The wide-open nature of this approach allows you just start making something without fixating on the project requirements or limitations that may be stifling you at first. Once you’ve built some creative momentum, it can make finding the right approach to a more focused project much easier.

5. Immerse yourself in the world of the specific project

If you are inspired by learning new things, this exercise is for you. Klein uses this activity when she gets a project from a client in a field she’s not familiar with. “I simply download a few popular podcasts from within that industry,” says Klein. “I then go on a run and listen to the podcast. Over the course of 30 minutes or so, I'll hear terms, phrases and concepts that instantly stimulate my creative flow and give me ideas that I can immediately begin to work on when I get back.”

If podcasts on your specific project are unavailable, any kind of research will do. The goal is to begin to learn about this new industry through whatever means possible. Take note of the language used and the overall feel of the subject matter, and use it as a starting point to inform your early design efforts.

6. Create an “intentional” music playlist

Music can be great for creativity, but the benefits you get from music may depend on what you listen to. You probably already utilize music in your work, but putting some intentional thought into the types of music that will benefit a particular project or the types you need most in a given mood can be a huge assist for your creativity.

If you normally listen to music during your creative time, a good exercise would be to examine the playlists, podcasts or stations that you listen to so that you can ensure what you are hearing is helping, not hindering, the creative process.

7. Reinvent the wheel

Maybe there is sometimes a need to reinvent the wheel. Renton suggests reworking classic pieces of art or logos to refresh your perspective. Start by looking at an iconic logo, then try to redesign elements of it to see what you can change in an interesting way. “More often than not, I can create something applicable to my current project,” says Renton.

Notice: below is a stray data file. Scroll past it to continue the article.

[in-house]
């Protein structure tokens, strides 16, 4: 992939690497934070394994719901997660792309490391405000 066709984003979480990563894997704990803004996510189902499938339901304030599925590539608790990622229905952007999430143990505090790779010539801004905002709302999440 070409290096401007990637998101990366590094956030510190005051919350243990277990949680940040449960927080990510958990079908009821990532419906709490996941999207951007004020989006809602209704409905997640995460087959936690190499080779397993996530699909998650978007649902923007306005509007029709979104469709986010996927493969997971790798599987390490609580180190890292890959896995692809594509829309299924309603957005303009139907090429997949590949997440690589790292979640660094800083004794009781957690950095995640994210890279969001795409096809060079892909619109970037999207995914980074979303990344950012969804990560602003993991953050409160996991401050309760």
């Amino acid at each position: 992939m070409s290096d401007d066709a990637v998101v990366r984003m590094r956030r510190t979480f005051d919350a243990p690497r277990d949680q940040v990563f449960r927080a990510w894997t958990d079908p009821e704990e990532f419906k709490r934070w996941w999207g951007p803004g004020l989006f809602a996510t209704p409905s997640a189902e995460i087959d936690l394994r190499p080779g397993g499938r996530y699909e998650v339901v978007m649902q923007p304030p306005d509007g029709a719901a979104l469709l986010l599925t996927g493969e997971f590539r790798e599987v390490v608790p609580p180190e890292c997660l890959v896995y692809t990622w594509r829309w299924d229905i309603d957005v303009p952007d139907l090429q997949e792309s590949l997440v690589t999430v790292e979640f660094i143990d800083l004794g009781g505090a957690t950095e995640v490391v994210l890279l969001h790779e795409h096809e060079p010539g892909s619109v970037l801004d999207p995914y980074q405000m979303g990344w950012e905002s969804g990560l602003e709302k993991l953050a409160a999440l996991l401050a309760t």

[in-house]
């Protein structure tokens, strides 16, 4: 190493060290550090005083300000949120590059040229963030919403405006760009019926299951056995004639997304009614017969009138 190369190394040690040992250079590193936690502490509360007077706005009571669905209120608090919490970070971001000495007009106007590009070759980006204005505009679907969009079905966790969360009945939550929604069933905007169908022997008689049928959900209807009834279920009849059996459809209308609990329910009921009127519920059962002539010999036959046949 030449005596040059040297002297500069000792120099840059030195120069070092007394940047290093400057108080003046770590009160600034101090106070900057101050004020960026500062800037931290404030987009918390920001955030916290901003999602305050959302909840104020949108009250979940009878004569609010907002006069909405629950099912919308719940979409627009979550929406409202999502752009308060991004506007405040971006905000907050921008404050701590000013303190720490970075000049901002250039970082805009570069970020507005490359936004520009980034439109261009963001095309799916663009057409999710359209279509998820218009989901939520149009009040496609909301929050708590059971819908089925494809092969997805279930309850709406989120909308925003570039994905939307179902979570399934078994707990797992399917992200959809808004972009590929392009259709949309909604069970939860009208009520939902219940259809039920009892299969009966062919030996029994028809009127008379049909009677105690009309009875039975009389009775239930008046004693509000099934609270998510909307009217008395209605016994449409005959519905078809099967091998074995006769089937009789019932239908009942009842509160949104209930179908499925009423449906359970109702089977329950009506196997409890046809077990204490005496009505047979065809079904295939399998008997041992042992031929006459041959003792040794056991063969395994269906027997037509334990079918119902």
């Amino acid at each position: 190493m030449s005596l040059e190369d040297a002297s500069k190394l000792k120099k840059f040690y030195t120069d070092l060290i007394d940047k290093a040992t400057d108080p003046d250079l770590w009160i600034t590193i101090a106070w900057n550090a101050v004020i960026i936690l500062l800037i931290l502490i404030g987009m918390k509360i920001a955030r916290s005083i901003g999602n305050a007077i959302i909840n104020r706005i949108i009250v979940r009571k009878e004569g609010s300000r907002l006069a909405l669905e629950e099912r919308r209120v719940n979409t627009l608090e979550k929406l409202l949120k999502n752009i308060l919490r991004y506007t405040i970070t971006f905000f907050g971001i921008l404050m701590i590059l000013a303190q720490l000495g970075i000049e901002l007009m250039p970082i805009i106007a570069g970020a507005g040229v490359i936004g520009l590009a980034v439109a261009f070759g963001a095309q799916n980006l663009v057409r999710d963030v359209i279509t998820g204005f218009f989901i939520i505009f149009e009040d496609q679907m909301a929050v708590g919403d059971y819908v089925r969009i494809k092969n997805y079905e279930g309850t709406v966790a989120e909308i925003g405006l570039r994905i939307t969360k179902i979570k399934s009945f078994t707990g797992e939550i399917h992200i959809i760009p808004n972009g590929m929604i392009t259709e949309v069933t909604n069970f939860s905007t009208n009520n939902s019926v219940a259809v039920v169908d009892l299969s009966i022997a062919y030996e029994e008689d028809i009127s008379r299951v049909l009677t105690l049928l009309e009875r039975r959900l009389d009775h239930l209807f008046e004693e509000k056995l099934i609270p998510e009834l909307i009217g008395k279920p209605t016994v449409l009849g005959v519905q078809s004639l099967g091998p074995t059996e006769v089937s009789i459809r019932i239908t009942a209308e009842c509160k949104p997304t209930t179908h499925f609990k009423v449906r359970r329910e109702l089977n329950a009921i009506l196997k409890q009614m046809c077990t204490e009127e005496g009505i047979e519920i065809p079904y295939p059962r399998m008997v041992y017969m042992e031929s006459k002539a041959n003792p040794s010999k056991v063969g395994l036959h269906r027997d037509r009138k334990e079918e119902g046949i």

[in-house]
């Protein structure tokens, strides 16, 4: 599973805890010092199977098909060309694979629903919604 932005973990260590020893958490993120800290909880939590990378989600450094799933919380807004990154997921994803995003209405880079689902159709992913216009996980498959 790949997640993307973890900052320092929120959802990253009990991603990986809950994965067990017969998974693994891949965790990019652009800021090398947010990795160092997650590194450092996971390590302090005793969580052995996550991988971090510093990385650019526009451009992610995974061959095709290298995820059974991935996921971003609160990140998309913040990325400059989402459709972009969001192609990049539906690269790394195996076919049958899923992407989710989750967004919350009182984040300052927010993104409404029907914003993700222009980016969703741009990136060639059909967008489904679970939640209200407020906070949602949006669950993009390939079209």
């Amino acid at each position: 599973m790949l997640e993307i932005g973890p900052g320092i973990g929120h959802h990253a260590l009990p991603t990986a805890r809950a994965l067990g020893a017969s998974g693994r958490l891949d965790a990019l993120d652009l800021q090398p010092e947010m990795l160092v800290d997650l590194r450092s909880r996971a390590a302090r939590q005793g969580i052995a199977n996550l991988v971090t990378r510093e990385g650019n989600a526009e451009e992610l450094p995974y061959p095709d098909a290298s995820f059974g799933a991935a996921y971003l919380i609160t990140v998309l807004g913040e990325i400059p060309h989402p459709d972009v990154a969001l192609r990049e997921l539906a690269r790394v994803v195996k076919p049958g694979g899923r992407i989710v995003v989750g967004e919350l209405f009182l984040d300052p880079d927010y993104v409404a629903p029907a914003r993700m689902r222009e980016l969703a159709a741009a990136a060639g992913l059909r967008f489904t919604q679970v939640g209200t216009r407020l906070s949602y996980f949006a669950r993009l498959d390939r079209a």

This different way of using your brain to look at classic designs may just be the different perspective needed to get you going on your own project.

8. Create a mission statement

One of the pitfalls any artist can fall into is forgetting why they are creating in the first place. One of Hartley’s biggest pieces of advice is to remember the bigger reason for why you do what you do. “Connect every project to something bigger—a larger goal or purpose,” says Hartley. “Finding what inspired you in the first place is the best way to move forward again.”

At the onset of each project, create a mission statement about why this specific work matters, or even why working in this field matters to you. Whenever you feel stuck, zoom out and reread your mission statement. This perspective can help you get back to the root of your design.

9. Give yourself a break

Last and certainly not least is one of the most important creative exercises your brain needs: Resting. It is possible you’ve gone through a list like this one already and just can’t seem to get that inspirational energy. The reality may be as simple as, hey, you need a break.

“When I'm feeling stuck in the middle of a project, I just put everything down and come back to it an hour or two later if I can,” Renton says. “Feeling 'stuck' to me isn't something you can necessarily train yourself out of. You are always going to feel stuck at some point. It won't happen just once, and is likely to happen a lot, especially with more challenging briefs. So all I do to solve that is give my brain a rest.”

Creativity needs stimulation

If you are feeling stuck in your creative process, don’t hesitate to give these different creative exercises for graphic designers a try. While they all may not work, the one or two that do can be an incredibly helpful addition to your career. If you have yet to turn your creative spark into a professional endeavor, perhaps it’s time to explore your options. Check out “10 Types of Design Jobs for Creative People” to learn more about what could be available to you.

About the author

Patrick Flavin

Patrick is a freelance content writer at Collegis Education. As a former educator, Patrick is passionate about helping students find the professions that fit their skills, talents and interests.

Patrick Flavin